Magnesium can be found in a variety of delicious foods, including nuts and seeds like almonds, cashews, and pumpkin seeds, as well as legumes such as black beans, kidney beans, and chickpeas. Leafy greens like spinach and Swiss chard and whole grains like brown rice and quinoa are also great sources of magnesium.
Traditional Chinese Medicine views magnesium as a warming mineral that can promote circulation and relaxation in the muscles. Considering its involvement in activating enzymes, you can bet magnesium is warming! It's also believed to have a calming effect on the mind, making it a great choice for reducing stress and anxiety. In fact, Chinese dietary therapy uses magnesium-rich foods therapeutically to help with a range of issues, including migraines, muscle cramps and spasms, irritability, mood swings, sleep disorders, and even constipation.
Growing on Empty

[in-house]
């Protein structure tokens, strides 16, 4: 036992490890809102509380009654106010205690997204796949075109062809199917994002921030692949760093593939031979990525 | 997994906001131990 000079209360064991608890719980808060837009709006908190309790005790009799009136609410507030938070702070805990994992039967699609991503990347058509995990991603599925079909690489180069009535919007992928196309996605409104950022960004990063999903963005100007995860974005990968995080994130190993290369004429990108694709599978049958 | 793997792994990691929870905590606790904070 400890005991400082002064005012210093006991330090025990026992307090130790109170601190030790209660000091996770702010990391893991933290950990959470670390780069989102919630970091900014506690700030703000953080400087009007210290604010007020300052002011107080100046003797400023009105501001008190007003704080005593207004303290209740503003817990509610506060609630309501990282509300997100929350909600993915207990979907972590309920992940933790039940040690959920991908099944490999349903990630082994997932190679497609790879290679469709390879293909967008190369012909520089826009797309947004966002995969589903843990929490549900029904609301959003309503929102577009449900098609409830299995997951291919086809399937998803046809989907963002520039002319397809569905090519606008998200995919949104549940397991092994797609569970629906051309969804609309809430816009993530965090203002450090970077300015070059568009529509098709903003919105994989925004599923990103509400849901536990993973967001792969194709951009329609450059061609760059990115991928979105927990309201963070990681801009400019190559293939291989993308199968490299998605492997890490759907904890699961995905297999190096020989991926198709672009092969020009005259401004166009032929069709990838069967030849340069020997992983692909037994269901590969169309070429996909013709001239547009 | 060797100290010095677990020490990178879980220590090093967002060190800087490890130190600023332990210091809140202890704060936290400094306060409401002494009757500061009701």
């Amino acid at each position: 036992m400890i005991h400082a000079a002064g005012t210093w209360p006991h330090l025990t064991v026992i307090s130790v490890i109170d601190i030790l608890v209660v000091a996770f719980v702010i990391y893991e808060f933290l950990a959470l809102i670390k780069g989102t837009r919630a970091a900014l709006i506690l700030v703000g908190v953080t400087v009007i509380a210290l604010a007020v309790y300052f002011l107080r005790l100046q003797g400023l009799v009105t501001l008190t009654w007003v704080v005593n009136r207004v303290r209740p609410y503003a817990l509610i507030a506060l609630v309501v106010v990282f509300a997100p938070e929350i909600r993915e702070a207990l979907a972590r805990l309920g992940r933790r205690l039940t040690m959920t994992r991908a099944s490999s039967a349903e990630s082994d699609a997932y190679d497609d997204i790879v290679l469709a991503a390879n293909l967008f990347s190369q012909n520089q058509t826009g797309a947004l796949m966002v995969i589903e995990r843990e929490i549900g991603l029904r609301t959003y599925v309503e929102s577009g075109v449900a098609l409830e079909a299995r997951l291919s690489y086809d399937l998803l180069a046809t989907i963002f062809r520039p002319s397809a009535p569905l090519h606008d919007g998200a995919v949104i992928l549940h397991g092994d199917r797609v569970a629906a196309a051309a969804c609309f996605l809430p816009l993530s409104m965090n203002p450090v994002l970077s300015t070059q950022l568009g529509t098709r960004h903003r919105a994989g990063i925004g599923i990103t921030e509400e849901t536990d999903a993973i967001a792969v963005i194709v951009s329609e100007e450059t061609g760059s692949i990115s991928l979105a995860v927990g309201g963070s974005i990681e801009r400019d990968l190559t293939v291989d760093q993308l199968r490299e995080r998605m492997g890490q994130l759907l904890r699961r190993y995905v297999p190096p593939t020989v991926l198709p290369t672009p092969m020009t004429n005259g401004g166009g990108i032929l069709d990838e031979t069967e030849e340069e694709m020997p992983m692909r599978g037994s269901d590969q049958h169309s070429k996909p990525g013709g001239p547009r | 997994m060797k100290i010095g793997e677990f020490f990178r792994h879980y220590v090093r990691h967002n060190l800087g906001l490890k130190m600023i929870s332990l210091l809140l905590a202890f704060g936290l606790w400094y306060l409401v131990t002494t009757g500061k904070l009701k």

It's no secret that minerals like calcium and magnesium are essential to our health, but despite their importance, many people are not getting enough of them in their diet. Why is that? Well, there are several factors at play.
Soil depletion is a big one. Studies have shown that the use of nitrogen-based, synthetic fertilizers since the 1940s has resulted in a dramatic reduction in calcium content of crops like leafy greens and snap beans. And, to make matters worse, vitamin C - which helps with calcium absorption - is also much lower in crops that use nitrogen fertilizers.
But it's not just calcium that's affected by soil depletion. Magnesium deficiency is also widespread, and this is due in large part to our diets. Animal products are not significant sources of magnesium, and in the United States, more than two-thirds of the population has a chronically magnesium-deficient diet, which can be directly linked to an overall deficient intake of vegetables and plants.
Foods grown in magnesium-depleted soils yield fewer nutrients per serving, and more magnesium content is lost post-harvest through refrigeration, transport, and storage of conventionally grown produce. Processing foods also continues to decrease the magnesium content, especially when milling grains or roasting seeds. Even cooking leafy greens can leach out some of the magnesium.